In many cases, their own families distanced themselves from them. Whenever I came across these cases of witch-hunting cases in the area, I felt disturbed. But for an uneducated rural tribal women like me, I had no idea how to fight.

    After that I joined in the village Mahila Samiti and I was invited in a discussion by the Assam Mahila Samata Society (AMSS) in Goalpara on the issue of witch-hunting. There the local women were silent even after knowing the fact that five women of that locality were branded witch without any reason.

    The local women’s behaviour enraged me and I spoke on their behalf. This is how the journey began.

    Q: What are the major problems you have to face throughout the period till now?

    A: All are problems. The road has been tough, in fact very tough at times. On many occasions the miscreants had threatened to kill me because I advocated for the innocent women who have been branded as witch.

    Initially, the people here boycotted me socially. I fought back and said I was born and brought up here besides getting married here. I’m going to stay back here.

    I used to travel with NGOs to campaign against witch-hunting. I even walked for several kilometers to save the girls. It’s a fight for womanhood against patriarchy, because most of the quacks are men and most of the witch-hunting victims’ women. Out of the 35 people I have personally rescued, 33 are women and two are men.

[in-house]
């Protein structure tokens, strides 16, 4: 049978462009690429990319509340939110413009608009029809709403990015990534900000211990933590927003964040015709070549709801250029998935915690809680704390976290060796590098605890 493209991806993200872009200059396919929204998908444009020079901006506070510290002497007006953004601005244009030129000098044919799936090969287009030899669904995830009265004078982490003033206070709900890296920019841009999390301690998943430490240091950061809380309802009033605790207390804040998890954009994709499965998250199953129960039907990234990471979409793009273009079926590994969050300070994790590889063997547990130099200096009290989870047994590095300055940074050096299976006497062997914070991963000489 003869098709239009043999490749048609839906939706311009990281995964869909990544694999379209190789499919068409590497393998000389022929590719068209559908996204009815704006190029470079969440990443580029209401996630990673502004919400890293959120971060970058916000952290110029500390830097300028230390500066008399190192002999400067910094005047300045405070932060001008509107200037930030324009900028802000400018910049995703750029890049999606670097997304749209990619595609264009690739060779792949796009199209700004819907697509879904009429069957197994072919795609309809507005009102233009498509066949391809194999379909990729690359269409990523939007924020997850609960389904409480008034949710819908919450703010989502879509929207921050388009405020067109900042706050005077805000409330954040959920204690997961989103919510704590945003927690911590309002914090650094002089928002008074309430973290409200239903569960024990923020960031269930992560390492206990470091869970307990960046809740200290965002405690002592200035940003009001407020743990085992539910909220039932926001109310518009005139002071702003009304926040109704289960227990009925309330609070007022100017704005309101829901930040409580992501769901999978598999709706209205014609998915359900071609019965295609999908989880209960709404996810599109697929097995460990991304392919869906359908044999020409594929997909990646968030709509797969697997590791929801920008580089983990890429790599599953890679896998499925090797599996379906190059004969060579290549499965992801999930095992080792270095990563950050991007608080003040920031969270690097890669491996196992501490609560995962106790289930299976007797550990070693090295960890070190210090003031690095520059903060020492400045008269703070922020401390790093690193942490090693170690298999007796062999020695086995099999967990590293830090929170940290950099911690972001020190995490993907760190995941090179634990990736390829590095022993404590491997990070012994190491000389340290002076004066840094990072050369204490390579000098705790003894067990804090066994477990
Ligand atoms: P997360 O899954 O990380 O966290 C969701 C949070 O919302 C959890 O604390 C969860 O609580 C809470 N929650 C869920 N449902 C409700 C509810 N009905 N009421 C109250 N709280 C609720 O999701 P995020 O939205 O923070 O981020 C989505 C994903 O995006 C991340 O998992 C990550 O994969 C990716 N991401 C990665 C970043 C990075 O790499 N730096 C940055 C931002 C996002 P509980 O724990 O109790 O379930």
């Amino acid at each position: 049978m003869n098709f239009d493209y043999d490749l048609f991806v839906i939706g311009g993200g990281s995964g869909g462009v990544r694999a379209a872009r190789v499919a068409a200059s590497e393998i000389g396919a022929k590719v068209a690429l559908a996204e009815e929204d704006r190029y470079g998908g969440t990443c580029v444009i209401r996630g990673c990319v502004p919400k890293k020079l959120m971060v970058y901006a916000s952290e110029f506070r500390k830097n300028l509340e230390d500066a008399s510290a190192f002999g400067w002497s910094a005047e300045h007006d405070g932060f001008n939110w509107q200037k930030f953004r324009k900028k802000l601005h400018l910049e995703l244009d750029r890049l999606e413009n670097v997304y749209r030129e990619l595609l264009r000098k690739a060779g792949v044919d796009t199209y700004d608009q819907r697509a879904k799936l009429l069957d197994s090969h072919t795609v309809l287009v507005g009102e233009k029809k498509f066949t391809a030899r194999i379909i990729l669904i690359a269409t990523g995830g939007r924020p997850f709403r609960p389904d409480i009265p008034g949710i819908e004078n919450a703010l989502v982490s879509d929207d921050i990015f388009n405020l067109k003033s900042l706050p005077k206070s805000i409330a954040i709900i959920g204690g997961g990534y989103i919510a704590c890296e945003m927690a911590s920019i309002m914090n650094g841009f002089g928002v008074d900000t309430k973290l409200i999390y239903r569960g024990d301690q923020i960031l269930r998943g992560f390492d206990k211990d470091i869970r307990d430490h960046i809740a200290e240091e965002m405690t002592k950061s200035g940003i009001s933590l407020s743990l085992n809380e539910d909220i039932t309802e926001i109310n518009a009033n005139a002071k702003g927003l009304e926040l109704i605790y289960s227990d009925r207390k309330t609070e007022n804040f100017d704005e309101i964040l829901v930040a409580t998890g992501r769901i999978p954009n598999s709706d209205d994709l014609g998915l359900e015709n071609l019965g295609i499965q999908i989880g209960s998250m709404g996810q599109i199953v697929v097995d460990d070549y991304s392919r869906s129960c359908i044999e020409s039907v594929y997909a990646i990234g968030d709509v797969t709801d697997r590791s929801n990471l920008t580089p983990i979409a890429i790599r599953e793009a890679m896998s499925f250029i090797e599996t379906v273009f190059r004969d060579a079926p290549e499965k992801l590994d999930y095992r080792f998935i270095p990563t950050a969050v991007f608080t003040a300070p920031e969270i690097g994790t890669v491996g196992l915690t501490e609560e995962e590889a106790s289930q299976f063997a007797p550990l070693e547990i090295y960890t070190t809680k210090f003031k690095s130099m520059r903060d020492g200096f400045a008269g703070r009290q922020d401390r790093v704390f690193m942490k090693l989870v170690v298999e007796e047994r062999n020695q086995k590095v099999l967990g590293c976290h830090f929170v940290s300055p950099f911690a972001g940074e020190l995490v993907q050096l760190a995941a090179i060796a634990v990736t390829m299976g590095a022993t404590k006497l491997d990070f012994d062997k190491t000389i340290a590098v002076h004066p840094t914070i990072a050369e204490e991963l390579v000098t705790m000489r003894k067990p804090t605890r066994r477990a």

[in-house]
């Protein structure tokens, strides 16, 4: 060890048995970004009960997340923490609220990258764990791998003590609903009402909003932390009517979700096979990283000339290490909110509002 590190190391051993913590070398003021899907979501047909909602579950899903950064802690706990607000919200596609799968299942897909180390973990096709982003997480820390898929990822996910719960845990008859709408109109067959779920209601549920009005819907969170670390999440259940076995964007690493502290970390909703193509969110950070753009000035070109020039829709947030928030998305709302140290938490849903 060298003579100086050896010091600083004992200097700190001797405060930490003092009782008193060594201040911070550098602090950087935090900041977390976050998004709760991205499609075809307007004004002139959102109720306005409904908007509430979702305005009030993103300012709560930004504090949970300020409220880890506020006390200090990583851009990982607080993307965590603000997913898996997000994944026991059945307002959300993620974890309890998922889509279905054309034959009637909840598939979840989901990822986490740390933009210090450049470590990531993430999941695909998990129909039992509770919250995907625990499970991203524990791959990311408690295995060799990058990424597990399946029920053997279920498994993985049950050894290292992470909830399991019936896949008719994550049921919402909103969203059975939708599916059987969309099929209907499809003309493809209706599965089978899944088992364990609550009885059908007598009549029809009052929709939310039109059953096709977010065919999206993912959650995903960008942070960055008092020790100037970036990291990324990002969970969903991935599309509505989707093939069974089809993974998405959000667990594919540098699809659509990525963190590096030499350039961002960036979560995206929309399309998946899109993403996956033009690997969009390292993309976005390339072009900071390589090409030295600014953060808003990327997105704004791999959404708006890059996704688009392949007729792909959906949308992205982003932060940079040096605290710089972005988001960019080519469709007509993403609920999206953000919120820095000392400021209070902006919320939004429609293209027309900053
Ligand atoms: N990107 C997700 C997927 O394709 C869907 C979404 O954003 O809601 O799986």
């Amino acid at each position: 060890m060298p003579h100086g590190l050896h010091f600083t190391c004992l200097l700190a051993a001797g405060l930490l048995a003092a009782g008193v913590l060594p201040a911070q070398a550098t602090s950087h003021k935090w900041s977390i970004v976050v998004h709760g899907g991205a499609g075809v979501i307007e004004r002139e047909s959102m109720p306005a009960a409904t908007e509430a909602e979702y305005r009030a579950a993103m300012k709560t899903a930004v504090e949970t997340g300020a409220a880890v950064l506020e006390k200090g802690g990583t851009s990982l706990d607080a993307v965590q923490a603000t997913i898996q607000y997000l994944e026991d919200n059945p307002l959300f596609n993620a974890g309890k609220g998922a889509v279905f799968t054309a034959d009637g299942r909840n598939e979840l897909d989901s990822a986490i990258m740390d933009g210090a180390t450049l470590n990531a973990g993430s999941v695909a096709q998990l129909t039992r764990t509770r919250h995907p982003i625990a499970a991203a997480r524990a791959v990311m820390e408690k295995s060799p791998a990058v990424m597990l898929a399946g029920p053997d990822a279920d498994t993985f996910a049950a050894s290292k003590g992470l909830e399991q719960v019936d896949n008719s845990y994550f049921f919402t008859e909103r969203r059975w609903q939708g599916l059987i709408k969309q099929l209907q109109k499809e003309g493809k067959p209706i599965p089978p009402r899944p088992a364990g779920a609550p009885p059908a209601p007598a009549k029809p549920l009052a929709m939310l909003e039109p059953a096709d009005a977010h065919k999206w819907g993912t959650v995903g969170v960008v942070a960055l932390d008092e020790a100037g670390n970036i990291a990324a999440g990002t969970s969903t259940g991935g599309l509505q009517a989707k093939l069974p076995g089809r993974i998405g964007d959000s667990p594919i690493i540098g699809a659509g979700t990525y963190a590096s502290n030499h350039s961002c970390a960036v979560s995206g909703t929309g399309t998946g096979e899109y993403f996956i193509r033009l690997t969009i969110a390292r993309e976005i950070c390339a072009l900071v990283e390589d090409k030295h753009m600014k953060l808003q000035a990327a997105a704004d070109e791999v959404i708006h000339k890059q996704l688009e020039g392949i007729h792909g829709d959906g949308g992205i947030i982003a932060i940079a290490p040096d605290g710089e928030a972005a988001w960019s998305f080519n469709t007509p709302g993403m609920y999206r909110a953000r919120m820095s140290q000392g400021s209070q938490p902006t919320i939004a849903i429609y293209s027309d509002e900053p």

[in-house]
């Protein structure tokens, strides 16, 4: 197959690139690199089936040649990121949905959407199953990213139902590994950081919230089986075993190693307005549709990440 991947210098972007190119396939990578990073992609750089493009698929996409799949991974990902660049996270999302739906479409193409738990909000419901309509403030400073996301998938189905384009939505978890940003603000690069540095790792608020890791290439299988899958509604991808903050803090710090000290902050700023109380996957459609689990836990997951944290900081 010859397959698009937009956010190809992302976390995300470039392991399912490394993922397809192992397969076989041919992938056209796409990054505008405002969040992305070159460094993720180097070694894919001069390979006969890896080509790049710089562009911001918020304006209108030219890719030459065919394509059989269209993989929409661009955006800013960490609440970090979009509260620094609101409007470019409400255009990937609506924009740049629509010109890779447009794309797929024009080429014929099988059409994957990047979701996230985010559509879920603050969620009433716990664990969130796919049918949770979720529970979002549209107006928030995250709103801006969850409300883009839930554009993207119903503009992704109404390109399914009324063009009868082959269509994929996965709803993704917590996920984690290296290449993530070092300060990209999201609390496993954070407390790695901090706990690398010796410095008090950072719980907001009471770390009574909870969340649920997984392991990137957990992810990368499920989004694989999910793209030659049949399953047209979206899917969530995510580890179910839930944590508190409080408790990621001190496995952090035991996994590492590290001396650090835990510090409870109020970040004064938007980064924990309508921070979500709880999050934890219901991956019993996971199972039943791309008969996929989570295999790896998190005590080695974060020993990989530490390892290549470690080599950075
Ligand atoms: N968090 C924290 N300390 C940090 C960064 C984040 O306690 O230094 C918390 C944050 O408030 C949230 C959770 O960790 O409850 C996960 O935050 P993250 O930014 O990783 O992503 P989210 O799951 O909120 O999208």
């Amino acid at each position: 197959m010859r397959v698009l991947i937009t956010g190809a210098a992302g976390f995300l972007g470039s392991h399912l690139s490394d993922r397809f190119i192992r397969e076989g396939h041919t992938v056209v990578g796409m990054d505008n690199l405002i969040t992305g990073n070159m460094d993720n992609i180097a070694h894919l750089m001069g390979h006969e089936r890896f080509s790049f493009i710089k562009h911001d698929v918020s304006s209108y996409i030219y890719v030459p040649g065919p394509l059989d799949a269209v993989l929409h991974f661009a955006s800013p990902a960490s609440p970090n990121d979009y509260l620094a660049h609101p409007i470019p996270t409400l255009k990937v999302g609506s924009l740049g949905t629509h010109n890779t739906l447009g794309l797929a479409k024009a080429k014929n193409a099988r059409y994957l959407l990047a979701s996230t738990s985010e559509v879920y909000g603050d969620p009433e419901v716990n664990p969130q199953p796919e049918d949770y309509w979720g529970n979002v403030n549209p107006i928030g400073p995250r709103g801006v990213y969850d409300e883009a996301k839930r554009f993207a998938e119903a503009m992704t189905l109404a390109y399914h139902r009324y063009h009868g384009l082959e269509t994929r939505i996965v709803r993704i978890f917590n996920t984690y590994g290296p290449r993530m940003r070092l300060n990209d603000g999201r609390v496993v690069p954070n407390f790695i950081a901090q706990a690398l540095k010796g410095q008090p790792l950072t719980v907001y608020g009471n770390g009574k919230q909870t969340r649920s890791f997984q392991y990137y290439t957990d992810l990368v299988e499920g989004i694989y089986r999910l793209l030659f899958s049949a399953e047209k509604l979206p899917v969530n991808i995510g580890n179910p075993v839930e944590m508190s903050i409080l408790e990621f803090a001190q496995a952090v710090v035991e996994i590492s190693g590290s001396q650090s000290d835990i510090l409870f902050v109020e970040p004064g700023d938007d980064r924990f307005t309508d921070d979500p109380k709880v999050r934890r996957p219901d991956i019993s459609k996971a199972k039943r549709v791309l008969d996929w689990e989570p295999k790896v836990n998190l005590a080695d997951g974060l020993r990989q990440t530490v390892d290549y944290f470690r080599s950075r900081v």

Then there are financial problem as always. I’m a very simple village with hardly any earning. We need money to travel to places and do our work. So, it’s another major worry for me. At the same time I also need to run the family along with my two sons and a daughter in law.

    Q: Why do you think people targeted as witch?

    A: This is the main point of the entire thing. The miscreants try to achieve their goal by killing innocent and helpless people by branding them as witch. Recently, when we were fighting the case of Anjali Hajong, I came to know the reason. A village youth tried to establish physical relation with Anjali who is a widow but when she refused to do so, she was branded as witch.

    On the other hand, on some occasions, the ill minded and greedy people try to kill lonely and helpless couples and old persons to acquire their properties. These innocent people are tortured for various means and the villagers also misled by these groups.

    Q: How is the support from the state government?

    A: Very poor. The state government should have been played more pro-active role in this regard. This is also a major worry. So far many innocent people have lost their lives and many others have been tortured. Government can do lot more things if they want to do.
    Besides, an act should be enacted against to stop the crime. We need a strong law to curb it.

    Q: Any other project for the coming days?

    A: We have to make our Mission Birubala which was formed in 2011 stronger and we need to go for wider reach to interact with the people. If the state government allots us a plot of land for an office we can further proceed in our mission.